Angels prospect Brandon Marsh sidelined with an elbow injury

Angels prospect Brandon Marsh signs autographs Feb. 17 in Tempe, Ariz.
Angels prospect Brandon Marsh signs autographs after a spring training team practice Feb. 17 in Tempe, Ariz.
(Kent Nishimura / Los Angeles Times)

Outfield prospect Brandon Marsh will be limited in spring training because of a strained left elbow, Angels manager Joe Maddon said Tuesday.

General manager Billy Eppler said Marsh, diagnosed with a Grade 2 (moderate) strain, would miss at least a few weeks.

Marsh, the Angels’ No. 2 prospect behind only Jo Adell, sustained the injury Sunday while attempting to make a diving play in center field during the Angels’ Cactus League opener. He said he felt pain on impact but that it didn’t bother him for the rest of the game.


“We don’t have many answers right now,” Marsh said. “I’m sure in the near future we’ll have a little more, a better diagnosis.”

Marsh, 22, has been set back by multiple ailments since being drafted in the second round in 2016. A back issue prevented him from making his professional debut until June 2017. A sprained ankle sidelined him for a month last season.

Marsh, a left-handed hitter, was flummoxed by the latest injury. He didn’t feel anything awry when he took his final at-bat Sunday.

“It’s a weird one I got going on right now,” Marsh said.

Angels manager Joe Maddon will not deny that he will try to give the versatile David Fletcher as much field time as possible.

Feb. 24, 2020

Marsh is slated to be promoted to triple-A Salt Lake to begin the season after spending 2019 at double-A and Class-A. His debut may be delayed, but there is some optimism because the injury is to his non-throwing arm.

Marsh had a slow start to his 2019 season but hit .306 with an .829 on-base-plus-slugging percentage from July until season’s end following a change to his swing mechanics. His productivity continued in the Arizona Fall League, where he batted .328 with five doubles, one triple and two homers in 19 games.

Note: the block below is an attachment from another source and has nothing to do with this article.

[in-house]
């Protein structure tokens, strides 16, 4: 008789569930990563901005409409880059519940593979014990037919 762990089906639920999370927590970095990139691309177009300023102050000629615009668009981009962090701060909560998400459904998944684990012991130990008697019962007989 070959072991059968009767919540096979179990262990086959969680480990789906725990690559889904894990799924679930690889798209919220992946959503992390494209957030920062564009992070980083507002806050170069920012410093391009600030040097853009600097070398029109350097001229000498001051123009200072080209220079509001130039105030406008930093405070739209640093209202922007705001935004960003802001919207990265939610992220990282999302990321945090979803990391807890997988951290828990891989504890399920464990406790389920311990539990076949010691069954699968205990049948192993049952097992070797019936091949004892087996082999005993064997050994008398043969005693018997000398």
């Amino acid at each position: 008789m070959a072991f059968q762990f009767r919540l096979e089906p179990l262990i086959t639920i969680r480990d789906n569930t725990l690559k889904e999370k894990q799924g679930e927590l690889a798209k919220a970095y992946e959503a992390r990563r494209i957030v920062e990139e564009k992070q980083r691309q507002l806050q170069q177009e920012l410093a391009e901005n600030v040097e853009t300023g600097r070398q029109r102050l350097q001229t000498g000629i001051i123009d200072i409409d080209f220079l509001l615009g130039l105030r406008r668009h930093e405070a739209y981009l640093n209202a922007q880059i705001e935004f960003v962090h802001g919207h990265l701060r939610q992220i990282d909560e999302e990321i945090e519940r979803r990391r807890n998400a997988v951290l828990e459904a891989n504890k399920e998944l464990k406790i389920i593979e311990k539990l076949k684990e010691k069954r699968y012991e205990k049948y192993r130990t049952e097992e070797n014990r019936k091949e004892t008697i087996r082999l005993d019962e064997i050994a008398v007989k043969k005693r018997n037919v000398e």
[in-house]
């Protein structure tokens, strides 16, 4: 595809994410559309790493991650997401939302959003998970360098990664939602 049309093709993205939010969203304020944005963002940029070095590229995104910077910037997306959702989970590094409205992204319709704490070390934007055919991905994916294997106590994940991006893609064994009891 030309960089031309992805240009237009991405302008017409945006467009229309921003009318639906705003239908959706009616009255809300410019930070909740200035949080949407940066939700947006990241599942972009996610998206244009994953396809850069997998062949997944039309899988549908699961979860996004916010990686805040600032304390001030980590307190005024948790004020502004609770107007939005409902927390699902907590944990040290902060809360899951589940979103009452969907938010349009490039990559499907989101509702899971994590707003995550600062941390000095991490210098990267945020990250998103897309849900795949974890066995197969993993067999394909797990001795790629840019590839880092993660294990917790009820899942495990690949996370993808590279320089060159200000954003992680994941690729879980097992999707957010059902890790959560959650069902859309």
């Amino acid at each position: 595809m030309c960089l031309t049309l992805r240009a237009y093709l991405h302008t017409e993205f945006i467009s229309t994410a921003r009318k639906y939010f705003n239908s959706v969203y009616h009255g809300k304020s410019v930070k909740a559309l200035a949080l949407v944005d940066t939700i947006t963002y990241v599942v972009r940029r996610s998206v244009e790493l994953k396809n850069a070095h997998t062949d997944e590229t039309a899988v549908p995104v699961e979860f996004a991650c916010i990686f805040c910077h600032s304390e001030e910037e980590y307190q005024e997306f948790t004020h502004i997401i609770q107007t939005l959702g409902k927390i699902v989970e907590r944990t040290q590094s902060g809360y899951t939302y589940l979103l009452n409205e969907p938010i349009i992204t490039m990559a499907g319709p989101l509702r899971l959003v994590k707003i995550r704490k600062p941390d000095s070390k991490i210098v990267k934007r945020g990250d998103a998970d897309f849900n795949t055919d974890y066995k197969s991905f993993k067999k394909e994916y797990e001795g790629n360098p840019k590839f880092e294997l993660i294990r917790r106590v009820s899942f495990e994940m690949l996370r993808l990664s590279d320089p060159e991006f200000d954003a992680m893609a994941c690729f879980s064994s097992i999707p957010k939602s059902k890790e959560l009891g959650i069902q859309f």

Marsh is a quick and strong defender. His speed is what allowed him to attempt the outfield play that injured him.


“There is no telling the timetable, so it’s a tough one to swallow right now,” Marsh said. “Just hoping and praying for the best right now.”

Angels honor Altobelli

The Angels wore black and orange caps with the logo of Orange Coast College in memory of legendary baseball coach John Altobelli during Tuesday’s game. It might not be the last time the Angels honor his memory. Maddon hinted the Angels, who hosted a celebration of life for Altobelli and his wife and daughter on Feb. 10 at Angel Stadium, could yet do more.

“I called [team president] John Carpino and thought it was really important we do something to honor them,” Maddon said. “This is our way to do it right now. I know there was an event in Anaheim at Angel Stadium. I don’t think we’re done doing that. I’m not personally done.”

Altobelli died alongwith his wife, Keri, and their 14-year-old daughter, Alyssa, in the helicopter crash that killed Kobe Bryant, his daughter Gianna and four other people.

Short hops

Left-handed pitching prospect Patrick Sandoval threw his first live batting practice of the spring. He was slowed in camp by the flu but should be ready to throw in a Cactus League game soon.